Non-Executive Director, Susan Hale shared insights on how she moved CRS business to the cloud, saving average $30k per month. This learning is key in today’s marketplace as our session shared insights for SME’s thinking about moving key areas of their business online.
“Susan’s presentation was down to earth, relatable and well received. The attendees were very participative and quite a few of the business owners genuinely needed help with transitioning their operations online.” says General Manager, Shinelle Padmore.
One of the key points highlighted was how to ensure productivity and deliverables are done by staff:
- Daily Timesheets with start/end times and task descriptions
- Let staff know that you will validate claims
- Compare effort vs achievements
- Regular meetings and online calls
- Constant feedback
- Reliable internet
Guests enjoyed an interactive session and gained the opportunity to ask one to one questions with Susan. The event was held at Trinidad and Tobago Coalition of Services at 18 O’Connor Street, Woodbrook.
For more info for your business and need an I.T freelancer, contact us at firstname.lastname@example.org
Join us at our first CRS Tech Hour series, ‘Moving Your Business to the Cloud’ led by Susan Hale, our Non-Executive Director. This free event discusses concerns and benefits to moving your workflow to the Cloud.
CRS Tech Hour series
10am – 11am
At TTCSI office, 18 O’Connor St., Woodbrook
Your business database, storage, file management, production, disaster recovery are different key areas you can move online.Consider the benefits to your business –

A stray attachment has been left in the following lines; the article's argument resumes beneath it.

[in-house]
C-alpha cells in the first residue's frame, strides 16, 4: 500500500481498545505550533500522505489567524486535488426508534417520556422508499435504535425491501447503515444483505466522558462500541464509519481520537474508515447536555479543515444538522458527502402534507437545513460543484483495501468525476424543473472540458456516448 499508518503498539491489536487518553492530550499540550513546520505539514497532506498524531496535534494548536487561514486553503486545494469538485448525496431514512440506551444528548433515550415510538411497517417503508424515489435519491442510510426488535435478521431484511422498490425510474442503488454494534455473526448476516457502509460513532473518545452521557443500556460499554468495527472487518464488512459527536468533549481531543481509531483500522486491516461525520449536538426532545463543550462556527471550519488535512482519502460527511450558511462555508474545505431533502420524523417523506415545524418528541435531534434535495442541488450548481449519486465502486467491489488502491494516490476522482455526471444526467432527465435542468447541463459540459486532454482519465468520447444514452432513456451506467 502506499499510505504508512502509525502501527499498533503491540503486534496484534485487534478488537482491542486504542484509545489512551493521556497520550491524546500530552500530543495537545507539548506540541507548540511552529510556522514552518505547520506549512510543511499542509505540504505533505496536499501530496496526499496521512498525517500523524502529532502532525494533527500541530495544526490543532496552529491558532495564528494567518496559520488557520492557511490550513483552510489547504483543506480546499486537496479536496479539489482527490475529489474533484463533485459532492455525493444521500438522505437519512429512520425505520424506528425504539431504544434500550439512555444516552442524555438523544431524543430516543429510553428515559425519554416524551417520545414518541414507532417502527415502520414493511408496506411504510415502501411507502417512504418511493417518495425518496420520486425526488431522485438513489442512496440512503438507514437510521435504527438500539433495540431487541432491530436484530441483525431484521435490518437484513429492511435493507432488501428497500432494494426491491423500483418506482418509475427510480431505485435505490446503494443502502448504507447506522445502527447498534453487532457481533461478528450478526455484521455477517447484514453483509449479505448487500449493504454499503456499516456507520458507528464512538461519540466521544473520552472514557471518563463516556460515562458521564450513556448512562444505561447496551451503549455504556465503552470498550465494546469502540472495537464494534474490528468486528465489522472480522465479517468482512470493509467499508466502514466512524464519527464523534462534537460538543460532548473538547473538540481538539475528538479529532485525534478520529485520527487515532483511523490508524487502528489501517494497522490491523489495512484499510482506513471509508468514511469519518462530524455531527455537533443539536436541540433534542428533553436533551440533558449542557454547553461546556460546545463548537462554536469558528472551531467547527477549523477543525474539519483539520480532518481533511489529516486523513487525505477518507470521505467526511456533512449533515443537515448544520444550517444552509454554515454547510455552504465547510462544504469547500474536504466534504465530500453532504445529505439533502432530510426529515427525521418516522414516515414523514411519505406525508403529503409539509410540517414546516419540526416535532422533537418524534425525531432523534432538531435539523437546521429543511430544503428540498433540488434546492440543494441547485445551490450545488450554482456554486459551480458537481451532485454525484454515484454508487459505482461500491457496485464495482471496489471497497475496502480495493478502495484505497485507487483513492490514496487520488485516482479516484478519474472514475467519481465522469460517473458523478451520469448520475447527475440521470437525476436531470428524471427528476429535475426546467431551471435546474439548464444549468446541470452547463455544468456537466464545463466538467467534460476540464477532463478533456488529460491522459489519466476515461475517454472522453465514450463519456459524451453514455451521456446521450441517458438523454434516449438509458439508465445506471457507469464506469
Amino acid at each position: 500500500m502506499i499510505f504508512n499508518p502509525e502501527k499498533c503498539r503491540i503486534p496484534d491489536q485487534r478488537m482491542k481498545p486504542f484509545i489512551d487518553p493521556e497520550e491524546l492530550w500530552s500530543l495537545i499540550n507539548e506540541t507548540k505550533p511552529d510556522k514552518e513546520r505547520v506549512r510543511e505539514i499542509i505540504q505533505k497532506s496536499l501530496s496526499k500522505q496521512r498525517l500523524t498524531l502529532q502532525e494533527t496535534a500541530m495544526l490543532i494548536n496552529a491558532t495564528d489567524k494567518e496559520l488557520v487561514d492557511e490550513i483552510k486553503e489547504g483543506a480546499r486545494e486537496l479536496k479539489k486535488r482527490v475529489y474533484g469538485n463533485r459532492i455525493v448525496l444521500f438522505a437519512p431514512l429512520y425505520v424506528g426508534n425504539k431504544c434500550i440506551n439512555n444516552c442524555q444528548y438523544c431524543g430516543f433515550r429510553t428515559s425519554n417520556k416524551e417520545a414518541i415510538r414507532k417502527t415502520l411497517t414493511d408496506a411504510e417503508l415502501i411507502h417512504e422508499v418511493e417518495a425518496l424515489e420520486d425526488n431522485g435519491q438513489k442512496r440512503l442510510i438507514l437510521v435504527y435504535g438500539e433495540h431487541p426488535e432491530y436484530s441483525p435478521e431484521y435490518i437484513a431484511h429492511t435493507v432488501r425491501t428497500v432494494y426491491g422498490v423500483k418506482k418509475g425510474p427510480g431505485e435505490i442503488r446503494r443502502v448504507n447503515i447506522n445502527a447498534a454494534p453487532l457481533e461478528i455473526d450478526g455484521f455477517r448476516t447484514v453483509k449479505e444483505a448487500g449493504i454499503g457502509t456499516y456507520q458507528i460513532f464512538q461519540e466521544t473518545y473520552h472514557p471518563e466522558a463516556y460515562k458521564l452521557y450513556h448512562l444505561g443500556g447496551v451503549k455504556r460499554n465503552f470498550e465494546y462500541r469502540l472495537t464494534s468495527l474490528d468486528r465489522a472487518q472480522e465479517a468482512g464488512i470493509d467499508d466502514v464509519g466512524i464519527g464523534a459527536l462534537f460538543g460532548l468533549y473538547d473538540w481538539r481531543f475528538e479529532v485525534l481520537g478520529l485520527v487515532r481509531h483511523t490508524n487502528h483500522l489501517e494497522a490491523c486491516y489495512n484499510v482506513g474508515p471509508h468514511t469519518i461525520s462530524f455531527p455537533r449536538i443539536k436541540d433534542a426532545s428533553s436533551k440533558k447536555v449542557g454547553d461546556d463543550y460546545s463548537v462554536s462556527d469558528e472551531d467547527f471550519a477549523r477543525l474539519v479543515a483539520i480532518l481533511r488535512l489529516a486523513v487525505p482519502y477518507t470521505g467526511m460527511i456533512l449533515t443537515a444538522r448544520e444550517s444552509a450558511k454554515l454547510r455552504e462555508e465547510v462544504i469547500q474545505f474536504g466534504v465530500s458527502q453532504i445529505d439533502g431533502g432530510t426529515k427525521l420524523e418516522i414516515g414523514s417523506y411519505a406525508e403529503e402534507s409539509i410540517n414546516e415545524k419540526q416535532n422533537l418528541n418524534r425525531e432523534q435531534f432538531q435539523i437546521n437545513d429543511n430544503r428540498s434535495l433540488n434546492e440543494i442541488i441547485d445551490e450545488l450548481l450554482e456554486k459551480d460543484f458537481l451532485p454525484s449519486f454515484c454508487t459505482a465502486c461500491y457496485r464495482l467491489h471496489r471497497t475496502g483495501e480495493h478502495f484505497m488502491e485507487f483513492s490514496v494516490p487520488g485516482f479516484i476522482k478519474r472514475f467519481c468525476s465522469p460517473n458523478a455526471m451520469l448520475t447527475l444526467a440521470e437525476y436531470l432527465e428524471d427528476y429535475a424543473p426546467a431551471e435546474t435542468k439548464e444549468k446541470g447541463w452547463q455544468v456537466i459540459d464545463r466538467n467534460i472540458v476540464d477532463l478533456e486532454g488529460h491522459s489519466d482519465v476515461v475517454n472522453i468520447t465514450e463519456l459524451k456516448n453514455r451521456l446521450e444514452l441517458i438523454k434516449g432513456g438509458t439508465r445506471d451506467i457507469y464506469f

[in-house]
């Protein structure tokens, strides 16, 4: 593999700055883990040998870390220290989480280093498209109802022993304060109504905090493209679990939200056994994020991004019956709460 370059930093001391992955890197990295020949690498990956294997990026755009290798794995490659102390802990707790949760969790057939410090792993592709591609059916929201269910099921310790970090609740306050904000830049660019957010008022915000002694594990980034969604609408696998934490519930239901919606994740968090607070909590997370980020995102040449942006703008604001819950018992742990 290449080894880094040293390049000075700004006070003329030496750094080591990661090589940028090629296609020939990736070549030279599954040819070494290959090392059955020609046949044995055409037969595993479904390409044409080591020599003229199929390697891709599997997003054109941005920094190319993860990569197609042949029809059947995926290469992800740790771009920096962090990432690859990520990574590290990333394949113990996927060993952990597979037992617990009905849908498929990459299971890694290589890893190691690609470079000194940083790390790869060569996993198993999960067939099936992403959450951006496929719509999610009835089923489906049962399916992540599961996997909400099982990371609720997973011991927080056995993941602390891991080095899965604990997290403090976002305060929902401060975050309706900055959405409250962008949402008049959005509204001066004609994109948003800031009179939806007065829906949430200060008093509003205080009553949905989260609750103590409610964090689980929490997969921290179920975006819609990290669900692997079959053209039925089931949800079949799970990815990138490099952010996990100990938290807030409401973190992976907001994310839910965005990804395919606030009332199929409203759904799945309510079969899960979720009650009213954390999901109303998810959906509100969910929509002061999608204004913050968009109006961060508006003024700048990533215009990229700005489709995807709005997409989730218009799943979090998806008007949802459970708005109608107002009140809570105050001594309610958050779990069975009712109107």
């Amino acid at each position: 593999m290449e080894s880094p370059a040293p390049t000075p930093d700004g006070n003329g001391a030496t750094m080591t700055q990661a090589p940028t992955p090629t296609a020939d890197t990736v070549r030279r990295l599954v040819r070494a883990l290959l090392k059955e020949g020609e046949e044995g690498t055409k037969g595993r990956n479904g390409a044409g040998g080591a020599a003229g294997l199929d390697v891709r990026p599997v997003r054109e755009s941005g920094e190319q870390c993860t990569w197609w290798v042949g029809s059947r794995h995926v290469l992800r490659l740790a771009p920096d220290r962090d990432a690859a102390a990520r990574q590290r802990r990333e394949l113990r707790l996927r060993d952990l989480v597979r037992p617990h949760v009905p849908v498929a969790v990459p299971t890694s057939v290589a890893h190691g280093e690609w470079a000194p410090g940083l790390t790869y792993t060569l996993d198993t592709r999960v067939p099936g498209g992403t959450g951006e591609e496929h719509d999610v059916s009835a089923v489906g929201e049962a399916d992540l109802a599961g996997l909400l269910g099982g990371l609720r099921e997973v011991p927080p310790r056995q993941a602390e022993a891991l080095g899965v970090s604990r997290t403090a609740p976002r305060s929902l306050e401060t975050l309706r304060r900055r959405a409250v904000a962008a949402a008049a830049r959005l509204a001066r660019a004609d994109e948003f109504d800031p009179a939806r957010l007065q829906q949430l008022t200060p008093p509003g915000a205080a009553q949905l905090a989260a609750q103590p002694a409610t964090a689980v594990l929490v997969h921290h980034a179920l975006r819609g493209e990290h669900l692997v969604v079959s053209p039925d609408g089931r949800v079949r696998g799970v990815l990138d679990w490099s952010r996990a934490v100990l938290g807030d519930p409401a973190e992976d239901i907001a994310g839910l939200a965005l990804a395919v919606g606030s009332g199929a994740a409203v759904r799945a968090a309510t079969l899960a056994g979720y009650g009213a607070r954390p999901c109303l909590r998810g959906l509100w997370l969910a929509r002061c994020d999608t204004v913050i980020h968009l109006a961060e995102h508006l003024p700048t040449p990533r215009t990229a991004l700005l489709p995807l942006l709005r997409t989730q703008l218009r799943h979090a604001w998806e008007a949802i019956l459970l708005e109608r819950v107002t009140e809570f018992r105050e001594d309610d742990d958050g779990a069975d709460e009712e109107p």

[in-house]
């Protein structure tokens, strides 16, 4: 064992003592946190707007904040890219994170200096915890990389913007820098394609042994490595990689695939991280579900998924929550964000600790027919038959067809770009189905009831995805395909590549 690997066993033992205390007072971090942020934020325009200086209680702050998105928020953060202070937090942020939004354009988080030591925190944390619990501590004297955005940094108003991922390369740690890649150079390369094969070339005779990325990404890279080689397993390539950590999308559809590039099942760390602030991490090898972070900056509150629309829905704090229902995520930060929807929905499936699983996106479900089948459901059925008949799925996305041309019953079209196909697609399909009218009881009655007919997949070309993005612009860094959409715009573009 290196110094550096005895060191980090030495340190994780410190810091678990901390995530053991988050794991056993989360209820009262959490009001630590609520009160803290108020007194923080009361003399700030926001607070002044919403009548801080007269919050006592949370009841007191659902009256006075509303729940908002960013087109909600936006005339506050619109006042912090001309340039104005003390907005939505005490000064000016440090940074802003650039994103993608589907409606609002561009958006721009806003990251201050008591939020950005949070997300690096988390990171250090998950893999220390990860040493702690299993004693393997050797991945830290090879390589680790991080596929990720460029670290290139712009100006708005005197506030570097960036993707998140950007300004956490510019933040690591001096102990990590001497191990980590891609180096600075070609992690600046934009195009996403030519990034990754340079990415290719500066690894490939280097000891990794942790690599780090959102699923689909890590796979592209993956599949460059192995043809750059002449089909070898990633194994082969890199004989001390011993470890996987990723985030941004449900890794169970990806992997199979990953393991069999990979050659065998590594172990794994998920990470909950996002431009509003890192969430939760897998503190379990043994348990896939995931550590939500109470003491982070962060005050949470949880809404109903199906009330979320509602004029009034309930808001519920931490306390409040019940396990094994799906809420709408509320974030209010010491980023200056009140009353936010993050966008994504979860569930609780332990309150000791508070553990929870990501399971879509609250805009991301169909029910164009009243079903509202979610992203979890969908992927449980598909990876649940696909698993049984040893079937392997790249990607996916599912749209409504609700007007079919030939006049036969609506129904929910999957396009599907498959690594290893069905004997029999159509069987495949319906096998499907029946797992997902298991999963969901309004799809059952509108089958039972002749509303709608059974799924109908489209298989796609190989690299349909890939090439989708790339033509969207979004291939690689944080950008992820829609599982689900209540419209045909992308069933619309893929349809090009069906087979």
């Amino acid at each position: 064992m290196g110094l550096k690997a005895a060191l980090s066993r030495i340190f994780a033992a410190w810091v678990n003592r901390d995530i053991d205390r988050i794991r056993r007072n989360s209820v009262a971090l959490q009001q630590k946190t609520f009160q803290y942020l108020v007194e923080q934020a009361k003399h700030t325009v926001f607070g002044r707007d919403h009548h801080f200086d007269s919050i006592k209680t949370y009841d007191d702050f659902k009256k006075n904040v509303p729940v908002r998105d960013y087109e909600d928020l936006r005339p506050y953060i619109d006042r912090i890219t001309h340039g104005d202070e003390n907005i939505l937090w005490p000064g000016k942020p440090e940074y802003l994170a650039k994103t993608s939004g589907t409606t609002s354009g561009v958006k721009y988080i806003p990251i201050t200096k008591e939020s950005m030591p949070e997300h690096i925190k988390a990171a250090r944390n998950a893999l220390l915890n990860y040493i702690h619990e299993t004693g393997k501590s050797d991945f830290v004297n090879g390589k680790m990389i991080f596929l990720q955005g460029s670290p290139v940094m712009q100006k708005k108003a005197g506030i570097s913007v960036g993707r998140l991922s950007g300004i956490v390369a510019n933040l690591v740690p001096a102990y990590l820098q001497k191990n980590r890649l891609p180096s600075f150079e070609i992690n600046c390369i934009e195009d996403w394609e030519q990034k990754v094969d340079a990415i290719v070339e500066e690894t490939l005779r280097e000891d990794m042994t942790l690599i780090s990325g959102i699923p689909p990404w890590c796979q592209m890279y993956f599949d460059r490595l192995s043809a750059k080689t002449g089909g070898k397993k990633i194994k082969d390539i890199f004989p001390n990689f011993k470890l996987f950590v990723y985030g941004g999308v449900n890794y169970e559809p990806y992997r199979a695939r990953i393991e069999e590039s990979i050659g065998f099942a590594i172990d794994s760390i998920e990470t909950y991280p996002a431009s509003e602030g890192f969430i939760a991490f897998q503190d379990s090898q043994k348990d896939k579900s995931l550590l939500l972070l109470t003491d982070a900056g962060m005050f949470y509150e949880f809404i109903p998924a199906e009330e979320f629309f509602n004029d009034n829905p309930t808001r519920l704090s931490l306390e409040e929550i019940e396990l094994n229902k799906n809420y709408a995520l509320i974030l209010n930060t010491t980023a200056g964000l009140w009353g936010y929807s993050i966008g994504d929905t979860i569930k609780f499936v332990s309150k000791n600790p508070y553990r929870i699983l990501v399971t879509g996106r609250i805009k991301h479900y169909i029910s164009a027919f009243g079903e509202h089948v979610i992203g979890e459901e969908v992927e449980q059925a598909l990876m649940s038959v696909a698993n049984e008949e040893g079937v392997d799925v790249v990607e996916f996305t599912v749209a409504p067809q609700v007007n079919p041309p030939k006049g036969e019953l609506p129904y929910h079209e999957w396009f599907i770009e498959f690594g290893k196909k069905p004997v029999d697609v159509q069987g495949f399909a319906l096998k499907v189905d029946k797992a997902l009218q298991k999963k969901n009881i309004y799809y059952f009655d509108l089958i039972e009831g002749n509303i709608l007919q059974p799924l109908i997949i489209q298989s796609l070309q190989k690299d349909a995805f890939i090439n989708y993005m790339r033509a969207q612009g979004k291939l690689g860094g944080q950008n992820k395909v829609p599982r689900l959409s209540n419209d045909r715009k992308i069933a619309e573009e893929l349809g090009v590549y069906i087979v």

- Hardware savings
- Software management
- Staff management
- Significant cost savings
Interested? RSVP to email@example.com
Keynote speakers included Ravi Tewari, CEO Guardian Group, Racquel Moses, Country Manager Microsoft, Marla Dukharan, Chief Economist, Bitt inc and Dr. Terrence Farrell, Former Chairman, Economic Development Advisory Board.
Their presentations were of the highest caliber, also the President of AMCHAM; Mitchell De Silva, gave a strong contribution during his opening remarks.
Some of the “take aways” include Mitchell De Silva’s comments on the need for regulatory visibility and enforcement. Ravi Tewari’s inference that T&T’s needs to fix structural problems and that private sector participation is required in the provision of infrastructure. Racquel Moses showed how T&T could become more efficient through digital transformation, citing Estonia’s success story.
Marla Dukharan gave insightful analysis on T&T’s high levels of financial leakage, low fiscal multiplier, coupled with weak institutions. She stated that if we don’t change our modus operandi T&T is likely to end up turning to the IMF by 2021 / 2022. Dr. Farrell echoed Ravi Tewari’s sentiment about the need for structural change, he also suggested that our Government should regularise their accounting standards by adopting IPSAS (International Public Sector Accounting Standards). Dr. Farrell commented on our population’s dependency syndrome and rent seeking behavior, he presented arguments in support of the need for change.
All the presenters shared a common perspective on the need to diversify our economy away from its dependency on the Oil and Gas sector.
How many of you attended the office Christmas party and received a warning letter the next day? I presume not many. In an office party setting it is easy to forget appropriate behavior, especially when inebriated, and over step the bounds of political correctness. Perhaps one should not have gotten that intoxicated in the first place.
Is appropriate office behavior only required during official working hours? How should one operate outside of this? In the current digital media age it is important to remember that politically correct behavior doesn’t start at the office front door. Unfortunately the ease of access to our private lives via social media often means that lines are blurred.
Now a days we live in proverbial glass houses, as a result it is important to conduct all aspects of life in a manner that doesn’t bring one’s reputation or career into disrepute. Do you agree?